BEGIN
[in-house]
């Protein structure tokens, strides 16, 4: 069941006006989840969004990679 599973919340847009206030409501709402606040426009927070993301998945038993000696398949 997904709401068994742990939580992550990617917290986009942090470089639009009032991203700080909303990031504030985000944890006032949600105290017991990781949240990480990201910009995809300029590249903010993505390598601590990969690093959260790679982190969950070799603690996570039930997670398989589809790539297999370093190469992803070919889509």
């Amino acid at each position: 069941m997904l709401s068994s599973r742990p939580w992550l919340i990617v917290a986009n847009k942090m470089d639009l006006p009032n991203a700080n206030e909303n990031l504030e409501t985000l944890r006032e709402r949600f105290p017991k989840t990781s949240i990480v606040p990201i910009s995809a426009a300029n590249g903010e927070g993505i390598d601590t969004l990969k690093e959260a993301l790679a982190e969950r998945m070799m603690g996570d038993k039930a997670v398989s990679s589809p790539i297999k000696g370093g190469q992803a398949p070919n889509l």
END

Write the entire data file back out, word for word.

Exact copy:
[in-house]
């Protein structure tokens, strides 16, 4: 069941006006989840969004990679 599973919340847009206030409501709402606040426009927070993301998945038993000696398949 997904709401068994742990939580992550990617917290986009942090470089639009009032991203700080909303990031504030985000944890006032949600105290017991990781949240990480990201910009995809300029590249903010993505390598601590990969690093959260790679982190969950070799603690996570039930997670398989589809790539297999370093190469992803070919889509």
């Amino acid at each position: 069941m997904l709401s068994s599973r742990p939580w992550l919340i990617v917290a986009n847009k942090m470089d639009l006006p009032n991203a700080n206030e909303n990031l504030e409501t985000l944890r006032e709402r949600f105290p017991k989840t990781s949240i990480v606040p990201i910009s995809a426009a300029n590249g903010e927070g993505i390598d601590t969004l990969k690093e959260a993301l790679a982190e969950r998945m070799m603690g996570d038993k039930a997670v398989s990679s589809p790539i297999k000696g370093g190469q992803a398949p070919n889509l």